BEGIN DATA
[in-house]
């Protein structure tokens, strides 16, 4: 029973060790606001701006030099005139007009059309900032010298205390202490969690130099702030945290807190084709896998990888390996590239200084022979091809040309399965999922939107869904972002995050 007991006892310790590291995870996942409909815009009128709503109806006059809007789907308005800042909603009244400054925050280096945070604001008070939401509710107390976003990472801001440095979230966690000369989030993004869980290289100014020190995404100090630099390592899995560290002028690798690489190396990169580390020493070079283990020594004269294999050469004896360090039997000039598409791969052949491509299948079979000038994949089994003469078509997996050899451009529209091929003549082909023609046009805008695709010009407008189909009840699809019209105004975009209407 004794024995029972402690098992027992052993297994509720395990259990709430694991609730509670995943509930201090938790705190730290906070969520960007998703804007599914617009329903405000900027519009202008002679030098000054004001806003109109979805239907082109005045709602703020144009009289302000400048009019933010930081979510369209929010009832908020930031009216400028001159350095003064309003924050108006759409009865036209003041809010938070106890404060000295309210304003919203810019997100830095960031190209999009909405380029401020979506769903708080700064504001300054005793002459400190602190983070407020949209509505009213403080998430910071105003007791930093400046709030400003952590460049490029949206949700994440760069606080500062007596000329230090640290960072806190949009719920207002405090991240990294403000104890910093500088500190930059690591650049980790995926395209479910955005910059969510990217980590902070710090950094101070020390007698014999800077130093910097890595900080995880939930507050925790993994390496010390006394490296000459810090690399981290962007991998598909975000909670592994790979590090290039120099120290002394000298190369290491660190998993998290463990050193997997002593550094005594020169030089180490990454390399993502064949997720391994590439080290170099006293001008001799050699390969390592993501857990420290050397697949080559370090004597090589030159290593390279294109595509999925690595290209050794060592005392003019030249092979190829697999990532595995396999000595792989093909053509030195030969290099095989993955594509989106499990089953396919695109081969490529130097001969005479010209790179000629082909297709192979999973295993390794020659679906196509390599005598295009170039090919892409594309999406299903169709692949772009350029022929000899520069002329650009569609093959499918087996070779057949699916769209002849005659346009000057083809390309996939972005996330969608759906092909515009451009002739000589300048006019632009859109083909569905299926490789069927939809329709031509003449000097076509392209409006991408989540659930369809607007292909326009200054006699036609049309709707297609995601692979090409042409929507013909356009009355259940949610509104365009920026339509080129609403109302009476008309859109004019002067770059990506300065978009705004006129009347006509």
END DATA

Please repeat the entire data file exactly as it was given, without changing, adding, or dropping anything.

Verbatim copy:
[in-house]
């Protein structure tokens, strides 16, 4: 029973060790606001701006030099005139007009059309900032010298205390202490969690130099702030945290807190084709896998990888390996590239200084022979091809040309399965999922939107869904972002995050 007991006892310790590291995870996942409909815009009128709503109806006059809007789907308005800042909603009244400054925050280096945070604001008070939401509710107390976003990472801001440095979230966690000369989030993004869980290289100014020190995404100090630099390592899995560290002028690798690489190396990169580390020493070079283990020594004269294999050469004896360090039997000039598409791969052949491509299948079979000038994949089994003469078509997996050899451009529209091929003549082909023609046009805008695709010009407008189909009840699809019209105004975009209407 004794024995029972402690098992027992052993297994509720395990259990709430694991609730509670995943509930201090938790705190730290906070969520960007998703804007599914617009329903405000900027519009202008002679030098000054004001806003109109979805239907082109005045709602703020144009009289302000400048009019933010930081979510369209929010009832908020930031009216400028001159350095003064309003924050108006759409009865036209003041809010938070106890404060000295309210304003919203810019997100830095960031190209999009909405380029401020979506769903708080700064504001300054005793002459400190602190983070407020949209509505009213403080998430910071105003007791930093400046709030400003952590460049490029949206949700994440760069606080500062007596000329230090640290960072806190949009719920207002405090991240990294403000104890910093500088500190930059690591650049980790995926395209479910955005910059969510990217980590902070710090950094101070020390007698014999800077130093910097890595900080995880939930507050925790993994390496010390006394490296000459810090690399981290962007991998598909975000909670592994790979590090290039120099120290002394000298190369290491660190998993998290463990050193997997002593550094005594020169030089180490990454390399993502064949997720391994590439080290170099006293001008001799050699390969390592993501857990420290050397697949080559370090004597090589030159290593390279294109595509999925690595290209050794060592005392003019030249092979190829697999990532595995396999000595792989093909053509030195030969290099095989993955594509989106499990089953396919695109081969490529130097001969005479010209790179000629082909297709192979999973295993390794020659679906196509390599005598295009170039090919892409594309999406299903169709692949772009350029022929000899520069002329650009569609093959499918087996070779057949699916769209002849005659346009000057083809390309996939972005996330969608759906092909515009451009002739000589300048006019632009859109083909569905299926490789069927939809329709031509003449000097076509392209409006991408989540659930369809607007292909326009200054006699036609049309709707297609995601692979090409042409929507013909356009009355259940949610509104365009920026339509080129609403109302009476008309859109004019002067770059990506300065978009705004006129009347006509």